The Seasons of Life

The Seasons of Life


In our always-on culture, it’s easy to feel like you always need to be producing. When I’m at work, I’m always looking for the next item to cross off my to-do list. And then I get home and the tasks may change but my mindset doesn’t. Clean the house, do the laundry, touch up paint on the wall, trim the bushes, take the kids to the park, return the clothes that didn’t fit, pay the utility bill, schedule dinner with friends… I could go on and on and on. From the moment I wake up to the moment I lay my head down, I feel like I need to be doing something productive. I need to be moving the ball of my life forward.

Perhaps you can relate. Most people I talk to have that feeling of too much to do and not enough time. Even in the pandemic, after the first few weeks of feeling out of sorts with nothing to do, we found new ways to fill our time. Sure our kids’ activities were cancelled in the evenings, but that didn’t stop us from tackling house projects we had been putting off or taking up new hobbies like sewing or gardening that sucked up huge amounts of time.


Ironically, while we like to think we are strong and efficient and able to be 110% productive each day, if you are anything like me, you probably spend more time than you like to admit sitting in a chair or lying in bed soaking up mindless media from a glowing screen. Our idea of being fully productive actually drains our batteries more than we might imagine and it leaves us instead reaching for the remote – sometimes before we even cross one item off our to-do list.

Perhaps we are doing things all wrong. Rather than thinking we are all super human and capable of ceaseless work, what if we acknowledged our humanity, our finiteness, and our need for real rest. Not just dream-about-the-one-week-of-vacation-rest that you probably cancelled during Covid, but real, recharging, life-giving rest.


Here is where we can take a lesson from the woods. As a kid we all learned about the four seasons and how trees bud their leaves in spring and then lose their leaves in the fall. But there is actually so much more that goes on as the seasons turn.

You see, sometimes the tree is moving energy in the form or sap and sugars from the roots up to the leaves to grow taller and reach for more sunshine. Their roots and branches actually grow the most in the late spring when water is abundant. In the summer it is actually “breathing” through the leaves as it photosynthesizes the sun’s rays to make more sugars. Then as summer turns to fall, the trees prepare for the inevitable cooldown and dormancy of another winter. The trees stop using the sugar to produce more growth and instead store those sugars in little buds for the following spring, knowing that winter is approaching. They accept it is impossible to be constantly growing, constantly producing. So they settle into a rhythm. You see, a tree’s growth is not at all constant. It ebbs and it flows, hence why we can count the rings of a tree to tell how old it is. The growth in late spring produces light colored wood while the summer growth with less water creates darker wood.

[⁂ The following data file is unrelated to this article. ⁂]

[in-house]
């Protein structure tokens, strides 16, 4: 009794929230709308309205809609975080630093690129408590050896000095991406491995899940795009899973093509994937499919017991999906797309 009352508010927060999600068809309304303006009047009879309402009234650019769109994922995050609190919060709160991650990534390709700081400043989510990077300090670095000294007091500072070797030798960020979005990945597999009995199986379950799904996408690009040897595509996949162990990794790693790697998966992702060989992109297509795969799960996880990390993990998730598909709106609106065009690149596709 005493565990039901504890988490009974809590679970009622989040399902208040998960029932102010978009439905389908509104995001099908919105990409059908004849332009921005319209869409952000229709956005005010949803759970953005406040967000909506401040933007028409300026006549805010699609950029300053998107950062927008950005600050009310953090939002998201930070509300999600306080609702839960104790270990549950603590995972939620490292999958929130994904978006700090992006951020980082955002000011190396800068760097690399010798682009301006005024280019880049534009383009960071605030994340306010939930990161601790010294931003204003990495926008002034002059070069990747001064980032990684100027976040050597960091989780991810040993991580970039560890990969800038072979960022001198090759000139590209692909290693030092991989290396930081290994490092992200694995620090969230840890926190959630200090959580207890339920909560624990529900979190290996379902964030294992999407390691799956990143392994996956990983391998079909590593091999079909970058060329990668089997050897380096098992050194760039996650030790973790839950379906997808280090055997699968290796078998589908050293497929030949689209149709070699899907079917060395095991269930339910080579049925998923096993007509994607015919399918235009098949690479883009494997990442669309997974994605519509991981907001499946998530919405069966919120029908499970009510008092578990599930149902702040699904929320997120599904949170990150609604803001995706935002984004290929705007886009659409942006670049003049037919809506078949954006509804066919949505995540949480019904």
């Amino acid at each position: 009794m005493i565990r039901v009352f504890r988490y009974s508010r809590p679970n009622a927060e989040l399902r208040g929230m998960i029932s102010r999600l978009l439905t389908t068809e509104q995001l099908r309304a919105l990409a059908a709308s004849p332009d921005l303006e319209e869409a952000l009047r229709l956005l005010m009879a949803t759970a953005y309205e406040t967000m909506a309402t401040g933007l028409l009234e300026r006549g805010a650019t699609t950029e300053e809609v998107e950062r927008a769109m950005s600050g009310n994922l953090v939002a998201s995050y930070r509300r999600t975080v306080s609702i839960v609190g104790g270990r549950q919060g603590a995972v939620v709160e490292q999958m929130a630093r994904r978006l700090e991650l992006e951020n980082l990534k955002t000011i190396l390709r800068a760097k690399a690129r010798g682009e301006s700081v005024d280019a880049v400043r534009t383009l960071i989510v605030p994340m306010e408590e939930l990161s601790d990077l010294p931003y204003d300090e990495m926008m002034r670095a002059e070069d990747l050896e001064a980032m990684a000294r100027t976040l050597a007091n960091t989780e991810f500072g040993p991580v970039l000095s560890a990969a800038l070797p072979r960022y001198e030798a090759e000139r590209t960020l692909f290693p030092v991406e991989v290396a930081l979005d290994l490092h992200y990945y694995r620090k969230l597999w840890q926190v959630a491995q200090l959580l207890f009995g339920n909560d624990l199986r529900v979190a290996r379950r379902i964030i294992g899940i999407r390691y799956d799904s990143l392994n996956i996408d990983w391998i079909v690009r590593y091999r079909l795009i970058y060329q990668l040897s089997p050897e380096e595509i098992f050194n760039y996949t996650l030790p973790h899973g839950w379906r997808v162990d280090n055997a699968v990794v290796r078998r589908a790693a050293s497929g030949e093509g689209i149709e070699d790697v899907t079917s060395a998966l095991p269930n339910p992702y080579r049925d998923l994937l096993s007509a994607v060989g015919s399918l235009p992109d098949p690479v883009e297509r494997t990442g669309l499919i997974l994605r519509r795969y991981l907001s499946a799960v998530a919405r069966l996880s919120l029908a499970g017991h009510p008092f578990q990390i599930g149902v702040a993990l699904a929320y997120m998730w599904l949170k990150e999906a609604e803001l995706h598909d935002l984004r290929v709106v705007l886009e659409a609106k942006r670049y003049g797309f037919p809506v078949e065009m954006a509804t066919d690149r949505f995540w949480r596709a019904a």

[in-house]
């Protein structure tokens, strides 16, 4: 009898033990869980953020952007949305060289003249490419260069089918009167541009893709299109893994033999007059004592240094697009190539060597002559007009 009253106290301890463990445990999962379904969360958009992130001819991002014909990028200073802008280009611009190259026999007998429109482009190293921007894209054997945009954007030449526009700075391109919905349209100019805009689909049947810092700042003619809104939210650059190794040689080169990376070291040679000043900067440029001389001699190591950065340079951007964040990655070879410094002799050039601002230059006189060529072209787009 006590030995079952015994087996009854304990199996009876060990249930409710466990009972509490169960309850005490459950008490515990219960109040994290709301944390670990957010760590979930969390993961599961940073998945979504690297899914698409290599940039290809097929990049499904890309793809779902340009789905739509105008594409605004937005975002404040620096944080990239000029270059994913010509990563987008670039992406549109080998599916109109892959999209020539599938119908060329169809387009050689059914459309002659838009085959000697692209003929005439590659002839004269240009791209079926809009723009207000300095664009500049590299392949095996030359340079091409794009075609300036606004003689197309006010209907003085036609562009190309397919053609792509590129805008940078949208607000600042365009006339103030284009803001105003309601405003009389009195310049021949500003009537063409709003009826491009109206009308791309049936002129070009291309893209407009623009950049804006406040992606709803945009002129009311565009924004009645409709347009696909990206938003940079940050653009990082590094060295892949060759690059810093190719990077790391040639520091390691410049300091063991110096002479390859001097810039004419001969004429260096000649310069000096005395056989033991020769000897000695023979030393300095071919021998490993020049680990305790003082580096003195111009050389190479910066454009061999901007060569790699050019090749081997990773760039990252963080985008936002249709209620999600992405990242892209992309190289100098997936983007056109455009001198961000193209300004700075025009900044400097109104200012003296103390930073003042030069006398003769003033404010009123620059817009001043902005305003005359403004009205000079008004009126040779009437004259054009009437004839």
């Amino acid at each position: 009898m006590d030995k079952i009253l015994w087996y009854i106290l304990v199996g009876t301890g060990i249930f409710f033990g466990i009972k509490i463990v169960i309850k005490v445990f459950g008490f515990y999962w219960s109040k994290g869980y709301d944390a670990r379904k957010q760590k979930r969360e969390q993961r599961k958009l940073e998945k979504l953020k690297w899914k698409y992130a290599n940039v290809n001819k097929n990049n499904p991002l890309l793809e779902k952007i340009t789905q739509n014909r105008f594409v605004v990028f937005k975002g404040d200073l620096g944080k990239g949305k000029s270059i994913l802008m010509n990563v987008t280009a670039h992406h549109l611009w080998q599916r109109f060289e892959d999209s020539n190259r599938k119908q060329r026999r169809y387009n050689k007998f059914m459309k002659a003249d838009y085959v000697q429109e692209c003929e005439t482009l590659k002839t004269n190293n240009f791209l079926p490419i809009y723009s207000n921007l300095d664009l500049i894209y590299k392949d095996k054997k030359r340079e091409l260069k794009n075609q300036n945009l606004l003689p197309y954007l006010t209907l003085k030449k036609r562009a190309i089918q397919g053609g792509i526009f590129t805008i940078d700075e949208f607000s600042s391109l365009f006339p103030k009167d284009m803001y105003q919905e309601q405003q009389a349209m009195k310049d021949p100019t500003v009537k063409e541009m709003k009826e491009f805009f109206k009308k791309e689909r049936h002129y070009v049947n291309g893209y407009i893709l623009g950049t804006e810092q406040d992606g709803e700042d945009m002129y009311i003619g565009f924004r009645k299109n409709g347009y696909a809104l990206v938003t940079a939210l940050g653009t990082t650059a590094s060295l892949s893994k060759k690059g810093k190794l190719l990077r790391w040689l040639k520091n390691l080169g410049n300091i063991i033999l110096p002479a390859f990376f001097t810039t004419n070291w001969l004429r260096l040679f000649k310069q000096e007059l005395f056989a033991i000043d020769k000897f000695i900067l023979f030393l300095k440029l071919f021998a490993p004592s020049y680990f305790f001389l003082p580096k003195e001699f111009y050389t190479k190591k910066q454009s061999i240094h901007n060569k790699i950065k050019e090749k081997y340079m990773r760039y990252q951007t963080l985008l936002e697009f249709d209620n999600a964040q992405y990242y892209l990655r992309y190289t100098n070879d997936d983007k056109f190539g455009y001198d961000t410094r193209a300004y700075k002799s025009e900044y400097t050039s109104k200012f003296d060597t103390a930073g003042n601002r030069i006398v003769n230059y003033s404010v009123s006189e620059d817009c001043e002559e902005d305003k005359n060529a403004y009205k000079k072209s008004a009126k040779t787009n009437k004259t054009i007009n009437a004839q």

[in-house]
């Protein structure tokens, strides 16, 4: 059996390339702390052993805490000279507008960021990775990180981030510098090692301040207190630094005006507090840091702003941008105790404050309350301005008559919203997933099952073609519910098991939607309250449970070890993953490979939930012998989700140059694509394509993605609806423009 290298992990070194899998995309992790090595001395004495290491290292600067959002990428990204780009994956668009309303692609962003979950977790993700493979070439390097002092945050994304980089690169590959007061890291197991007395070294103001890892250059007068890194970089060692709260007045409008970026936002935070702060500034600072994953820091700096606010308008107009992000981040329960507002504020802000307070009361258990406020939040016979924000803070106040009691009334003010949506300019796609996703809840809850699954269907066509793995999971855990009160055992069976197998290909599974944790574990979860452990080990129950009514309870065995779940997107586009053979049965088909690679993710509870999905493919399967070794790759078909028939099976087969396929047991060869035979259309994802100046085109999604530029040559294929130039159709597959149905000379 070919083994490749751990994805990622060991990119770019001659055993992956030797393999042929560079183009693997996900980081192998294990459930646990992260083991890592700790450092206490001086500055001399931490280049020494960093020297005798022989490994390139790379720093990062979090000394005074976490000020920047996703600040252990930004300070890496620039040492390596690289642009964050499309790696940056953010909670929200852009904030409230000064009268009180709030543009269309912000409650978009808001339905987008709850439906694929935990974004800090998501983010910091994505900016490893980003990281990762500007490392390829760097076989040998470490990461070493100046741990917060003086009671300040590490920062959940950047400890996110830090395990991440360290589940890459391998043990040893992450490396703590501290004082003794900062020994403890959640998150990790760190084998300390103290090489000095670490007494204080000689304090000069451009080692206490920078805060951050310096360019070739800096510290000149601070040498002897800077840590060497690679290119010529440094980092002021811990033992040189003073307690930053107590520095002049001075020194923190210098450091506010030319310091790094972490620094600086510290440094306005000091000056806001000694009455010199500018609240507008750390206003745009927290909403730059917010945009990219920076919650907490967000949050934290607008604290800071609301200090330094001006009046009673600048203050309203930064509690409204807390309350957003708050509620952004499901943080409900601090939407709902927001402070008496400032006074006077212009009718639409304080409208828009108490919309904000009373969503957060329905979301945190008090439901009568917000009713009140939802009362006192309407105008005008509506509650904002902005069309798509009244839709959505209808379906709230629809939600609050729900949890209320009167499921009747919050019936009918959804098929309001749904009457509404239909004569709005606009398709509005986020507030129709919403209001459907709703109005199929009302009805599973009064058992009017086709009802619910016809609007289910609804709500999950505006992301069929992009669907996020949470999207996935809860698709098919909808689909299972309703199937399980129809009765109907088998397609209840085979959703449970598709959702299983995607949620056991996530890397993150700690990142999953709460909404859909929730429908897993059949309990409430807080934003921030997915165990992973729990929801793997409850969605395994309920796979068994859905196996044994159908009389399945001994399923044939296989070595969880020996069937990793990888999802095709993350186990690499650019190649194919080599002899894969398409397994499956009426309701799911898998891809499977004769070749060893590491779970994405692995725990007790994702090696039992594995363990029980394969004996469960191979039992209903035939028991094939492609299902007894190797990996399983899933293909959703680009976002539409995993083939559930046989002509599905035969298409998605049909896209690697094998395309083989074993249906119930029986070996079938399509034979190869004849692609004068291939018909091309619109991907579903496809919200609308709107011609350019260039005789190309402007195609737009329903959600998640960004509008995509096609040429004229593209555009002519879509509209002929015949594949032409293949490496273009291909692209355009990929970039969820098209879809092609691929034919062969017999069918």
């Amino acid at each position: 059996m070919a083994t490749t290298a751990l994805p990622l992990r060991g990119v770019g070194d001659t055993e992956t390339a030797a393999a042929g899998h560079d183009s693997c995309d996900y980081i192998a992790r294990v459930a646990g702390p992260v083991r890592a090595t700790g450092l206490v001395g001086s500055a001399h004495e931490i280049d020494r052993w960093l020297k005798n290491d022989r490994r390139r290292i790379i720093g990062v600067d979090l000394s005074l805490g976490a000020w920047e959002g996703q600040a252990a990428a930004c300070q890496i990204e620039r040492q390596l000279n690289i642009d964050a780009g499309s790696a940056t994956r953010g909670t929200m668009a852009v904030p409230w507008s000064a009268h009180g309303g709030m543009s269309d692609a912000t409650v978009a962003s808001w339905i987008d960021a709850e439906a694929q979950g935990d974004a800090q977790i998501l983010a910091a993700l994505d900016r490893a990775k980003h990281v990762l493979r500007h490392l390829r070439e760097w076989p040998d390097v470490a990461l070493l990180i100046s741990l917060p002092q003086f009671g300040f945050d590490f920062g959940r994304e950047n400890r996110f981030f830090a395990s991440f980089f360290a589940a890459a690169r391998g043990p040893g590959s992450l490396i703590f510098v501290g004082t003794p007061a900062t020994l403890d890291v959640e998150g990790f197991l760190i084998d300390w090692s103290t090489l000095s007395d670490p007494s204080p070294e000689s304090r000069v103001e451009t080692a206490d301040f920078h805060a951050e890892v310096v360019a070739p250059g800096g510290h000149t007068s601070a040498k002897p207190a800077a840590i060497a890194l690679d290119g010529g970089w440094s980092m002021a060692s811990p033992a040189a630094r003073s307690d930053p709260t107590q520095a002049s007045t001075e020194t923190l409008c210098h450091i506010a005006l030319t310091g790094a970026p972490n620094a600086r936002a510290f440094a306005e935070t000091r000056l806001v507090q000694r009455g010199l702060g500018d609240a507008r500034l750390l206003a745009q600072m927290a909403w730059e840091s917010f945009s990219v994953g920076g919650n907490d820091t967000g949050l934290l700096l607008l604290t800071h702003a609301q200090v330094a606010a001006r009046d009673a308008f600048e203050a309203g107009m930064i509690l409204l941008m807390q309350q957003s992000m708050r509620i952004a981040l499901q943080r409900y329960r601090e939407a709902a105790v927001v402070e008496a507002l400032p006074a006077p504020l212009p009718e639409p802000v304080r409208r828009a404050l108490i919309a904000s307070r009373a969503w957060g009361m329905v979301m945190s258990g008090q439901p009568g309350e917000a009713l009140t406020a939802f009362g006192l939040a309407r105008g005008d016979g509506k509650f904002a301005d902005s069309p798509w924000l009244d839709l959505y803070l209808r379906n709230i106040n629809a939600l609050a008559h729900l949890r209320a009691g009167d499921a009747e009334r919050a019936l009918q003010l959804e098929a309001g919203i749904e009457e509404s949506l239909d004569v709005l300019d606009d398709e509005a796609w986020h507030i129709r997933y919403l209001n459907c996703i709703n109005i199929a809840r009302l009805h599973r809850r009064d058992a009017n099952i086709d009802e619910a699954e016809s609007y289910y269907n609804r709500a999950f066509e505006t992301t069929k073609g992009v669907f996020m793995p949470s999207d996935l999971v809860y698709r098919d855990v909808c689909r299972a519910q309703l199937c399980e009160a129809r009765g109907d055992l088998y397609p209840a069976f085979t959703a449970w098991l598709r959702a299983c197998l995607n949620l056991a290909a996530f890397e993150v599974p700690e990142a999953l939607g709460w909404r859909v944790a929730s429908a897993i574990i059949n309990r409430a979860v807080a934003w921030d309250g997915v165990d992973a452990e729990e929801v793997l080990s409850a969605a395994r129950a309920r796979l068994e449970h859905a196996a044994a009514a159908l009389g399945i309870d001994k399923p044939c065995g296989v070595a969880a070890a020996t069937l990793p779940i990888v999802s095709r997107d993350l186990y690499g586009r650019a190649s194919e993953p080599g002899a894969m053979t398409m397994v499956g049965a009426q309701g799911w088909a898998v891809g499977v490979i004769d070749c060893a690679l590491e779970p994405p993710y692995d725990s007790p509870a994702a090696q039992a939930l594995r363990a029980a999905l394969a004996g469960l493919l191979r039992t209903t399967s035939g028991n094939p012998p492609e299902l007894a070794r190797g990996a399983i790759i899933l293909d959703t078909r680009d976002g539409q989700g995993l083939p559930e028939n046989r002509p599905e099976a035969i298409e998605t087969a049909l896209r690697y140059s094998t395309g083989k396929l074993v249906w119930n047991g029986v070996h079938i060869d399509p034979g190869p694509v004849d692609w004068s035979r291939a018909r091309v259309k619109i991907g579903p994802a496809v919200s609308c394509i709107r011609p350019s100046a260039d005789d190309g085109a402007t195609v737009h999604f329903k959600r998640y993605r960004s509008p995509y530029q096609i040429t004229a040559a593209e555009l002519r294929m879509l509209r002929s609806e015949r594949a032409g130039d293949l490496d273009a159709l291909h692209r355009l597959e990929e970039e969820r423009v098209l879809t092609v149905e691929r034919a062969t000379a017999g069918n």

We see this same example of ebbs and flows in how we should do work set for us by God himself. From the earliest pages of our Bible, we see God create humanity to be productive, but also to take time to rest. In Genesis 1:28 God gives us the command to, “Be fruitful and increase in number; fill the earth and subdue it. Rule over the fish in the sea and the birds in the sky and over every living creature that moves on the ground.” And then in Genesis 2:2-3 we see how even God rested from his labor: By the seventh day God had finished the work he had been doing; so on the seventh day he rested from all his work.  Then God blessed the seventh day and made it holy, because on it he rested from all the work of creating that he had done. 

Not only did God show us a pattern of weekly rest, but then as he gave the law to the Israelites, he specified special holy days and annual festivals for the people to come together and celebrate (Leviticus 23:1-44). He set aside time to stop producing, stop trying to be always-on, but to rest, to recover, and to prepare for yet another year of planting and harvesting.


If this pandemic has taught us anything, hopefully it is the value of healthy rhythms and rest in your life. It is OK to go home after a day of work and not try to tackle a single project or rush any kids to activities. But rather than vegging out in front of a screen, find something beneficial to really recharge your batteries. Enjoy a night on the deck or a walk down a trail. Have dinner with a friend or unwind with good conversation around the table with your family. Yes, in some seasons you will be busy with activity, but other seasons you need to step away and slow down.

Following the schedule God has set for us, each week, you need to take a sabbath and truly breath. Connect with God, thank him for the work you have done, and recharge. Annually, you should find time to be “dormant” from your job. It’s healthy for you to remember the company or organization you work for will survive without you. And it’s freeing to let go of the pressure to always be producing.

God created seasons which the created world around us naturally follows. The question is, will we learn this wisdom from the woods and follow it’s lead?


Add a Comment

Your email address will not be published. Required fields are marked *